22. I just feel the massive investment could have been used in so many more ways that would benefit us all in the next few years not a pie in the sky concept due for completion long after I will have shuffled off this mortal coil.
  23. Can't believe the degree of laxity being shown by HMG, folk are still flying in from China, one got an uber taxi to A&E, before being found she had the virus and was isolated. So the plane, the taxi and the A&E need a deep clean, and everyone she came into contact with should self isolate. One problem seems to be that folk are contagious before they show symptoms, so the potential for rapid spread is huge. On the upside, it hasn't mutated yet and appears survivable for young, medically fit folk; just leaving the old and infirm to die; which will no doubt reduce the costs of elderly care in the future. Maybe that's the Gov plan ?
  24. Every cloud has a silver lining. Due to a combination of Chinese New Year and the shut-down caused by the Coronavirus, pollution levels in China have dropped by around 50% and up to 70% in cases. The downside being that any manufacturing in the West that relies on Chinese manufactured components may be hit badly. Swings and roundabouts eh?
  25. From the FT today. Auditor raises alarm at £6.6bn council property spree Fourteen-fold increase in deals as local authorities seek to plug funding gap The UK government’s spending watchdog has raised the alert over local authorities pouring billions of pounds into commercial property at a time when many private investors are shying away from the sector. The National Audit Office found councils had spent £6.6bn on shops and offices between 2017 and 2019, a 14-fold increase compared to the previous three years. Meg Hillier, chair of the public accounts committee, said it was understandable that councils were carrying out “risky investments” to get more money in. “However, a fourteen-fold increase in spend on commercial property raises serious alarm bells,” she said. “The [communities] department needs to take stock and ensure that there is protection for local taxpayers from local authorities acting as investment bankers. ” The NAO found the investments were focused on a small number of local authorities, with 49 out of 352 carrying out 80 per cent of the deals. Local authorities in the south east of England were highly active, accounting for 53 per cent of commercial property spending in the past three years. Spelthorne borough council in Surrey has blazed a trail, building up a portfolio of nearly £1bn of commercial property including BP’s £358m business campus in Sunbury-on-Thames. Other big spenders include Warrington borough council and Eastleigh borough council. Councils investing in property have seen “significant increases” in debt and in the cost of repayment, according to the authority. Some councils have justified their purchases as a way to ensure the survival of shopping centres or offices in their local areas — or to carry out regeneration projects. Local authorities face potential investment risks from buying commercial property, such as in the event of an economic recession or a downturn in a particular economic sector. But many have been investing in other parts of the country: 38 per cent of spending in the three-year period was on properties outside the buying council’s own geographical area. The NAO said there was a growing trend of authorities speculating in real estate to make up for deep cuts to their budgets: “A key motive of some authorities’ recent investments in commercial property has been generating rental income in order to offset reductions in their funding.” Local authority spending power — a mix of government grants and council tax — has fallen by 28.7 per cent in real terms since the start of public spending cuts in 2010-11. In a review of 45 authorities’ strategies for investment, the NAO found that all but three identified generating income as a significant objective. “Local authorities face potential investment risks from buying commercial property, such as in the event of an economic recession or a downturn in a particular economic sector, particularly where authorities are dependent on their rental income to keep up with debt repayments or fund local services,” the watchdog said. “The scale of spending and borrowing by some authorities in recent years leaves them potentially exposed to these risks.” Retail property in particular has been under relentless pressure with rents falling as competition from online shopping has forced traditional outlets into administration. Some councils had mitigated risks by recruiting specialist staff, undertaking due diligence and using external expertise. “Nonetheless, local external auditors indicated to the NAO that there was room for improvement in the governance and risk mitigation arrangements of some authorities,” the report said. The Ministry of Housing, Communities and Local Government (MHCLG) is responsible for the framework of statutory codes and guidance that set the parameters for local authority borrowing and capital spending. It has recently tightened up that guidance. But the NAO said: “Recent activity has raised questions about the extent to which MHCLG can rely on the framework in its present form to support local authorities to make decisions which provide the taxpayer with good value for money.” The NAO identified various risks including “specific risk” — such as the length of the lease of the financial strength of tenants — as well as “systematic risk” in terms of market movements in commercial property. “In recent years, systematic risk is apparent in the performance of the retail sector with the shift to online sales, among other factors, leading to growth in vacancy and void rates,” it said.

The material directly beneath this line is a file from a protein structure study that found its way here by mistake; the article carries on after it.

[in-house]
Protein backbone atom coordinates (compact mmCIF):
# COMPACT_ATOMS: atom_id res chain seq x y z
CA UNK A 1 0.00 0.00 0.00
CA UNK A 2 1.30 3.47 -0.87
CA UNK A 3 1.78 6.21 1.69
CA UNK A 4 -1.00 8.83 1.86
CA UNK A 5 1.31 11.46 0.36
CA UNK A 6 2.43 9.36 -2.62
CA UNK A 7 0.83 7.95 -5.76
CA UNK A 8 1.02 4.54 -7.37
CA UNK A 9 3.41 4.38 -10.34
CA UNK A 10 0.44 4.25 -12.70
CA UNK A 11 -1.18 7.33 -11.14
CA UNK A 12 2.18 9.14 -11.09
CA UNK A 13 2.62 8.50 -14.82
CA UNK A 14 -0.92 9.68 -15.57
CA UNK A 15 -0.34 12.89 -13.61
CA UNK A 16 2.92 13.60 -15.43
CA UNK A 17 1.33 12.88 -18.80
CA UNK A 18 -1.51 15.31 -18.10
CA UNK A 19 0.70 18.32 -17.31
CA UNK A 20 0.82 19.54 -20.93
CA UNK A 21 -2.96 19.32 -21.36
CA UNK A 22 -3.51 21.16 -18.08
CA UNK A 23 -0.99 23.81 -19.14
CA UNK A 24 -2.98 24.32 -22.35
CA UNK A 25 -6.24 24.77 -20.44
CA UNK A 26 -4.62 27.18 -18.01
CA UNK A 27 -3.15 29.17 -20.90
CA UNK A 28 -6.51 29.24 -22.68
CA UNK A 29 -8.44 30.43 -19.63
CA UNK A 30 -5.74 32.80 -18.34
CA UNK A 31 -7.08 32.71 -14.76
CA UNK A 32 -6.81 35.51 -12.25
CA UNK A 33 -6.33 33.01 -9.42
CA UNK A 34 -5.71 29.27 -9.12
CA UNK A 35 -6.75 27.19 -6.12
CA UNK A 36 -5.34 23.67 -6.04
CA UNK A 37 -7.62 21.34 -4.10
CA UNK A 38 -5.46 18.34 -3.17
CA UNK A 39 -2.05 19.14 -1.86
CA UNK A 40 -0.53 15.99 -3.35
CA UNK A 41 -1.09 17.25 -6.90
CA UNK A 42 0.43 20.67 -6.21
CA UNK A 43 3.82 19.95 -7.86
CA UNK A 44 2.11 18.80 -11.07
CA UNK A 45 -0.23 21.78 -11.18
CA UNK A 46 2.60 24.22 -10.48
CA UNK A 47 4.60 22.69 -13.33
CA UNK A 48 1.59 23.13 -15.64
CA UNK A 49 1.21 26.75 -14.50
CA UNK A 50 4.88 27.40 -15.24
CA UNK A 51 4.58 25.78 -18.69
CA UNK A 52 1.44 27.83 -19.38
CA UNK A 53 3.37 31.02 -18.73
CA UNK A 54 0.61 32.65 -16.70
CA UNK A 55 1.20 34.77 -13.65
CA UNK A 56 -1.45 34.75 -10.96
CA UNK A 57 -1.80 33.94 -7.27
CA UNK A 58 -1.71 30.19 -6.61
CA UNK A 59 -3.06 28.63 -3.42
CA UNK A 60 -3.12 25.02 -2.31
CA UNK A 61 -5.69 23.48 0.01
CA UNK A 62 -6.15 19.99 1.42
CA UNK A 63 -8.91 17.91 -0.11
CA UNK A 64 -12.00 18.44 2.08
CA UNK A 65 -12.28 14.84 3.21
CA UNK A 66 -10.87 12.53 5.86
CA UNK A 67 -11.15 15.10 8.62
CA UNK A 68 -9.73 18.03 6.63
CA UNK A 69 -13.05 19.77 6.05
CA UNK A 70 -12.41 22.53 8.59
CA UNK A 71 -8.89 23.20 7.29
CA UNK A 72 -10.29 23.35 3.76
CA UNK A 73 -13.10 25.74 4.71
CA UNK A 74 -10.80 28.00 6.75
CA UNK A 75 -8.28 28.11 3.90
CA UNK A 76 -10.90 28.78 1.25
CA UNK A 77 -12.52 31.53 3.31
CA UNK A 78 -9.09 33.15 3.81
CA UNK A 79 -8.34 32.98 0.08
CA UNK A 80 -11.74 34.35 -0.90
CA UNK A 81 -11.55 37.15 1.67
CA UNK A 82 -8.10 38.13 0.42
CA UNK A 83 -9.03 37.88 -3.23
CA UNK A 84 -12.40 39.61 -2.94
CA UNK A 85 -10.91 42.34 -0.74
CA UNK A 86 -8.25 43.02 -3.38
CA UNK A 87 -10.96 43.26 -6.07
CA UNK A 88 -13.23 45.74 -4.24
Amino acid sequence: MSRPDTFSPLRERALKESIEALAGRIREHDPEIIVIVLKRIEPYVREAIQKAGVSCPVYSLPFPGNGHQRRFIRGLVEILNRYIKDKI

26. No but looking at the hips and ball joint it's just bone on bone with bits of bone floating around - The left has completely gone and the right has all but gone - it has started to progress up the spine not far from where I get back spasms - I'm very careful not to aggravate that old gardening injury as it cripples me - sound like an old moaning man which I am Regards to your wife - I hope the treatment is working or at least giving some relief.
  27. Her's is still settling down at the minute but it has been very successful in her feet ,elbow & shoulder over the years.